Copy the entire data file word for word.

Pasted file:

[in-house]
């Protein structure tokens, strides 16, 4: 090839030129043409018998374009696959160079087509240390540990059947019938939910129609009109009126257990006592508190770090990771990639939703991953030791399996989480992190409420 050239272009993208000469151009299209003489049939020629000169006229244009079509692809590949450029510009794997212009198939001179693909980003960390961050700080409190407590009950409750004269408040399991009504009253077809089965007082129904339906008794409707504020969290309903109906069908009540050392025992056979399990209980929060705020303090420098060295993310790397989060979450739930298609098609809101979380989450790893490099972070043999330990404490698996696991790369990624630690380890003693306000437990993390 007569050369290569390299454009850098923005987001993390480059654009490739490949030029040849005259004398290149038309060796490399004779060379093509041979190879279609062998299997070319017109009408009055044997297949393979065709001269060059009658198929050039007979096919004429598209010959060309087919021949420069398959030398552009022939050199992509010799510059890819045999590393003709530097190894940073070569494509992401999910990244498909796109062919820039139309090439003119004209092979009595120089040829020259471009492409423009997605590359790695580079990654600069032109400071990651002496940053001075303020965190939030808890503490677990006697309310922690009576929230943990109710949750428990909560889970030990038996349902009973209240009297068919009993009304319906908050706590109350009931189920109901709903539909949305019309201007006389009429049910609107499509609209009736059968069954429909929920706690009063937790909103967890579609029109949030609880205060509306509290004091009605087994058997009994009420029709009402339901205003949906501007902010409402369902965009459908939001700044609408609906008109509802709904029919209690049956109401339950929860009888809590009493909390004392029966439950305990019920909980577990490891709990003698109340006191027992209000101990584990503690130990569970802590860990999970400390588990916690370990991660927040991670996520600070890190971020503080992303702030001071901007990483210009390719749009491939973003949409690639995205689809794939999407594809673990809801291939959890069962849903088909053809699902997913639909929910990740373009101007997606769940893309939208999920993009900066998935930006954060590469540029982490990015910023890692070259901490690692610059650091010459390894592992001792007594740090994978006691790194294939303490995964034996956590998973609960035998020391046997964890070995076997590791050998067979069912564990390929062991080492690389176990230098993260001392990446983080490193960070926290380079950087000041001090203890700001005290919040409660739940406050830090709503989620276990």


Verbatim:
[in-house]
């Protein structure tokens, strides 16, 4: 090839030129043409018998374009696959160079087509240390540990059947019938939910129609009109009126257990006592508190770090990771990639939703991953030791399996989480992190409420 050239272009993208000469151009299209003489049939020629000169006229244009079509692809590949450029510009794997212009198939001179693909980003960390961050700080409190407590009950409750004269408040399991009504009253077809089965007082129904339906008794409707504020969290309903109906069908009540050392025992056979399990209980929060705020303090420098060295993310790397989060979450739930298609098609809101979380989450790893490099972070043999330990404490698996696991790369990624630690380890003693306000437990993390 007569050369290569390299454009850098923005987001993390480059654009490739490949030029040849005259004398290149038309060796490399004779060379093509041979190879279609062998299997070319017109009408009055044997297949393979065709001269060059009658198929050039007979096919004429598209010959060309087919021949420069398959030398552009022939050199992509010799510059890819045999590393003709530097190894940073070569494509992401999910990244498909796109062919820039139309090439003119004209092979009595120089040829020259471009492409423009997605590359790695580079990654600069032109400071990651002496940053001075303020965190939030808890503490677990006697309310922690009576929230943990109710949750428990909560889970030990038996349902009973209240009297068919009993009304319906908050706590109350009931189920109901709903539909949305019309201007006389009429049910609107499509609209009736059968069954429909929920706690009063937790909103967890579609029109949030609880205060509306509290004091009605087994058997009994009420029709009402339901205003949906501007902010409402369902965009459908939001700044609408609906008109509802709904029919209690049956109401339950929860009888809590009493909390004392029966439950305990019920909980577990490891709990003698109340006191027992209000101990584990503690130990569970802590860990999970400390588990916690370990991660927040991670996520600070890190971020503080992303702030001071901007990483210009390719749009491939973003949409690639995205689809794939999407594809673990809801291939959890069962849903088909053809699902997913639909929910990740373009101007997606769940893309939208999920993009900066998935930006954060590469540029982490990015910023890692070259901490690692610059650091010459390894592992001792007594740090994978006691790194294939303490995964034996956590998973609960035998020391046997964890070995076997590791050998067979069912564990390929062991080492690389176990230098993260001392990446983080490193960070926290380079950087000041001090203890700001005290919040409660739940406050830090709503989620276990």